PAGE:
- David Shaw 

While this “project before the project” made remediation efforts smoother, its impact transcends regulatory compliance.  

That upfront planning for this client and aligning with the efforts that were already being taken internally will enable, not only regulatory compliance efforts, but also just good business practices.” 

- Karl Dorwart 

Project management pitfalls  

Several clients began their Schrems II/GDPR remediation projects early in the year; they had time on their side, so they started out with a great deal of optimism – but not with clear project ownership.  

“Without proper project management in place, it just ‘let's throw some bodies at the problem and let them work it out.’ [These clients] ran into consistent challenges with internally understanding who had ownership of some of these vendor relationships, who understood where the contracts were, where the details were around processors and controllers.”  

- Coque Dion 

This lack of project management and oversight chipped away at the optimism instilled by that early start and caused morale to falter.  

“Several months were lost just in those early stages with a group of smart people, ready to do the work, but frankly really frustrated and sort of handcuffed, unable to go and effectively progress the project's objectives ... this led to turnover and some frustration on the teams.” 

- Coque Dion 

Key themes of successful (and unsuccessful) projects 

Taking our review of a few clients’ efforts into account, themes begin to emerge. It’s clear that a healthy dose of curiosity around the comprehensiveness of accessible data, a pre-planning phase, project management and oversight throughout the process are key to success. 

On the other hand, diving in without a plan and simply “throwing bodies at the problem” is a recipe for slow progress, confusion and general discontentment.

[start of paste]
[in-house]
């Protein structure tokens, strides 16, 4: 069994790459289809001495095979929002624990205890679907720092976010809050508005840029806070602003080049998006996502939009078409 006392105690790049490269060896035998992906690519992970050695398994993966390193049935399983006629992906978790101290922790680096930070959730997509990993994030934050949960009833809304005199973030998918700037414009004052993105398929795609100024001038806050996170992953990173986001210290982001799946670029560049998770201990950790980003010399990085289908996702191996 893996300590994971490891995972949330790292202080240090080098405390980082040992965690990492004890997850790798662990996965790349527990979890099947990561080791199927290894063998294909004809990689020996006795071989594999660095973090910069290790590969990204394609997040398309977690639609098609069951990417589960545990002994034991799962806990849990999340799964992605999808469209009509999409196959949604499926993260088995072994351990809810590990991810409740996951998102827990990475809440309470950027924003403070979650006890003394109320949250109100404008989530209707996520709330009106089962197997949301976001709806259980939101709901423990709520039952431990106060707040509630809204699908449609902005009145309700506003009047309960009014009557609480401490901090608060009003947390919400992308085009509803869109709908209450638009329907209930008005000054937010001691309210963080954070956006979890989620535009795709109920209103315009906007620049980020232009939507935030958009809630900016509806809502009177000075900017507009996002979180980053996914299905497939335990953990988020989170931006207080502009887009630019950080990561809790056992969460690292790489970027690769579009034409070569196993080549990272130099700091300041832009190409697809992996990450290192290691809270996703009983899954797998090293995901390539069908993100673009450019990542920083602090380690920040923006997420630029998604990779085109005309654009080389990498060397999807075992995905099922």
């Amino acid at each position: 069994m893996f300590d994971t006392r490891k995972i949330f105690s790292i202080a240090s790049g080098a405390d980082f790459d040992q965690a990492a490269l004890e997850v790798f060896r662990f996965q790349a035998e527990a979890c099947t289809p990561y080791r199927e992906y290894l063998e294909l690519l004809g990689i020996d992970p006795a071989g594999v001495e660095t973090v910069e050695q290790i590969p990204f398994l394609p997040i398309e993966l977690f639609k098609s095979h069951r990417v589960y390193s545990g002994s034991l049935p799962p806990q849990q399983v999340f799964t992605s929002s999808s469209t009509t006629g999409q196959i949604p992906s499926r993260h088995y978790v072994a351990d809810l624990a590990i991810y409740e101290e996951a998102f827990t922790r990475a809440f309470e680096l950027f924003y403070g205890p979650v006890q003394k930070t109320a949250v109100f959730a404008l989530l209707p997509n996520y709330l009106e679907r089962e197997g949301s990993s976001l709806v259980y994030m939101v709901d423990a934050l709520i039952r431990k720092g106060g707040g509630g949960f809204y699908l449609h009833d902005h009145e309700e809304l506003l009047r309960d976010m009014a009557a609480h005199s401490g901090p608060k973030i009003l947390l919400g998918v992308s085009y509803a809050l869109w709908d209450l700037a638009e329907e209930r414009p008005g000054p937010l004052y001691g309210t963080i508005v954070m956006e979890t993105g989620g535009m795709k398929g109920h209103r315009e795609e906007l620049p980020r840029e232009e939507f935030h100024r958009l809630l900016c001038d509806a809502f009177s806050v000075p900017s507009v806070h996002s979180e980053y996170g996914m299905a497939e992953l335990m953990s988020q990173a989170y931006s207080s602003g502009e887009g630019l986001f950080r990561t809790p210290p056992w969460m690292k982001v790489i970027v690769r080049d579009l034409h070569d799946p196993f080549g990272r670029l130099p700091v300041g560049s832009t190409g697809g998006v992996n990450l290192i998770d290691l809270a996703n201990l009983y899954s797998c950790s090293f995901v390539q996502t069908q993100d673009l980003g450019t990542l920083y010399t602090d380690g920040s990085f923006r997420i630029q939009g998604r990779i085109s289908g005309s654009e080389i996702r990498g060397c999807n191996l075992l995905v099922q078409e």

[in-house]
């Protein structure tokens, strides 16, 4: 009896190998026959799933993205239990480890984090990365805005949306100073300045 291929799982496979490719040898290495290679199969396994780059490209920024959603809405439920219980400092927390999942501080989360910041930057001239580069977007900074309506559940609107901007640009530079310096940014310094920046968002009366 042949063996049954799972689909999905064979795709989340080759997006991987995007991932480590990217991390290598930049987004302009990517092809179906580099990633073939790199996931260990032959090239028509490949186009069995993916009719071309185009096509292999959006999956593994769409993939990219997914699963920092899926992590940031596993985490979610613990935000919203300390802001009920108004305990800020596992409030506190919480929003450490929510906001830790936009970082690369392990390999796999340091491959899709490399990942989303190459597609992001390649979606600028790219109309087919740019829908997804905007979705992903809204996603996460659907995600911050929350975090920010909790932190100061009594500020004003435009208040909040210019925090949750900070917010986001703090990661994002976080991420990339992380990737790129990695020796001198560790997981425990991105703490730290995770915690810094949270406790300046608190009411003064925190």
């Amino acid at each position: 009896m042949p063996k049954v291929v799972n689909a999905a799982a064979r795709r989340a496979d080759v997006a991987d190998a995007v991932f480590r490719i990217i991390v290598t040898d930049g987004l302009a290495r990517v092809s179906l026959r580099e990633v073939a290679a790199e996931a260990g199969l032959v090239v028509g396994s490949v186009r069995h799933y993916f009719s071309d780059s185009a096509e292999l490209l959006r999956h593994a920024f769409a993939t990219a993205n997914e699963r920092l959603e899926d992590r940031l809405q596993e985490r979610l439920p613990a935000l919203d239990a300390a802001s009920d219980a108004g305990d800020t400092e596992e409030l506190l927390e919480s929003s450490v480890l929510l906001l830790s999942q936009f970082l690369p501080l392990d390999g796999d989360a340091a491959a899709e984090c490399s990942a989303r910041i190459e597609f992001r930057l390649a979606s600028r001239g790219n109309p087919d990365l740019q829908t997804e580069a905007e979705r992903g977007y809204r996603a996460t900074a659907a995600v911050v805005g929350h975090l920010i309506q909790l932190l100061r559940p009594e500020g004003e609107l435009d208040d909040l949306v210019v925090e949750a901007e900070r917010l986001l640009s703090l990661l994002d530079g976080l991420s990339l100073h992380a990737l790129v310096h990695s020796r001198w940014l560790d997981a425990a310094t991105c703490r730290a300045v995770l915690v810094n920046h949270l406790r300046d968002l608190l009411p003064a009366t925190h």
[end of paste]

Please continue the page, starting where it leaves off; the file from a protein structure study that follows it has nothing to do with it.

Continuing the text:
Fortunately, these hallmarks of successful remediation projects can all be managed by investing energy in just one: the planning phase. Proper planning helps uncover relevant internal stakeholders, defines priorities and objectives, clarifies scope and creates a documented roadmap, among other things.  

“[Pre-planning] aligns the stakeholders internally, it ensures that you have all the right information in front of you. And it allows everybody to align on the steps that come thereafter from an internal capacity perspective, but also from a budget perspective.” 

- Karl Dorwart 

And of course, with the December 27th deadline to implement the updated SCCs right around the corner, organizations need to be cognizant of how they can defend their strategy should they fail to reach full compliance on time.  

“You need to have a properly documented plan ... so that if a firm is faced with some sort of regulatory inquiry from a data privacy supervisory authority, you've got a good story to tell ... it's a common theme when you're facing any kind of regulatory remediation project: planning, planning, planning and good documentation.” 

- David Shaw 

So, a robust planning phase can ultimately make all the difference when it comes to Schrems II/GDPR related remediation – and when it comes to other outreach projects, too.  

“That upfront investment is going to better prepare you for all types of outreach projects – not just Schrems or regulatory related remediation projects, but any type of project … the pre-planning is as critical, if not more critical, than the actual execution of the project.” 

- Karl Dorwart 

For more Schrems II/GDPR related insights, subscribe to Code Reg wherever you get your podcasts.